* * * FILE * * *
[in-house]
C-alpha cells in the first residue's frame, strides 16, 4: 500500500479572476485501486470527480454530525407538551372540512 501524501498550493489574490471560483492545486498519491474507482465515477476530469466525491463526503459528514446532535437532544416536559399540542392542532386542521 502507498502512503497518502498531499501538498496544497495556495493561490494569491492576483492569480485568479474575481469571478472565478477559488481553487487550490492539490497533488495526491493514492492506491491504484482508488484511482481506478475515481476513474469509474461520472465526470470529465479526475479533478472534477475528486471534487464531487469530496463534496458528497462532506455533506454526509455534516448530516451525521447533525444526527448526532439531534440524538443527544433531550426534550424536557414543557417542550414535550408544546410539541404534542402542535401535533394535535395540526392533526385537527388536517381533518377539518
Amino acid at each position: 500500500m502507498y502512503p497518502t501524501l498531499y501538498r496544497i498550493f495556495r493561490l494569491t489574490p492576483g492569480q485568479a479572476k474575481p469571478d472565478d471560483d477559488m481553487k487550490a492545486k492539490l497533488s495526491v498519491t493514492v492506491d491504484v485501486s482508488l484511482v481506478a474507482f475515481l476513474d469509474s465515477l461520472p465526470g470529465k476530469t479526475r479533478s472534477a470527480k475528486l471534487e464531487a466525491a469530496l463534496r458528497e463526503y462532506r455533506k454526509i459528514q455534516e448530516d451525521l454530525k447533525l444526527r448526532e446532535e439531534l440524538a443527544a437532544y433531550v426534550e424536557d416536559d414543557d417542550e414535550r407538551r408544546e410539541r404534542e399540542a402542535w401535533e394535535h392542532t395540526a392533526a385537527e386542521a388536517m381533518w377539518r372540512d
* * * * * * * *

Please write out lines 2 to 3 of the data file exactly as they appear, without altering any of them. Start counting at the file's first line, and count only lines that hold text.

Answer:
C-alpha cells in the first residue's frame, strides 16, 4: 500500500479572476485501486470527480454530525407538551372540512 501524501498550493489574490471560483492545486498519491474507482465515477476530469466525491463526503459528514446532535437532544416536559399540542392542532386542521 502507498502512503497518502498531499501538498496544497495556495493561490494569491492576483492569480485568479474575481469571478472565478477559488481553487487550490492539490497533488495526491493514492492506491491504484482508488484511482481506478475515481476513474469509474461520472465526470470529465479526475479533478472534477475528486471534487464531487469530496463534496458528497462532506455533506454526509455534516448530516451525521447533525444526527448526532439531534440524538443527544433531550426534550424536557414543557417542550414535550408544546410539541404534542402542535401535533394535535395540526392533526385537527388536517381533518377539518
Amino acid at each position: 500500500m502507498y502512503p497518502t501524501l498531499y501538498r496544497i498550493f495556495r493561490l494569491t489574490p492576483g492569480q485568479a479572476k474575481p469571478d472565478d471560483d477559488m481553487k487550490a492545486k492539490l497533488s495526491v498519491t493514492v492506491d491504484v485501486s482508488l484511482v481506478a474507482f475515481l476513474d469509474s465515477l461520472p465526470g470529465k476530469t479526475r479533478s472534477a470527480k475528486l471534487e464531487a466525491a469530496l463534496r458528497e463526503y462532506r455533506k454526509i459528514q455534516e448530516d451525521l454530525k447533525l444526527r448526532e446532535e439531534l440524538a443527544a437532544y433531550v426534550e424536557d416536559d414543557d417542550e414535550r407538551r408544546e410539541r404534542e399540542a402542535w401535533e394535535h392542532t395540526a392533526a385537527e386542521a388536517m381533518w377539518r372540512d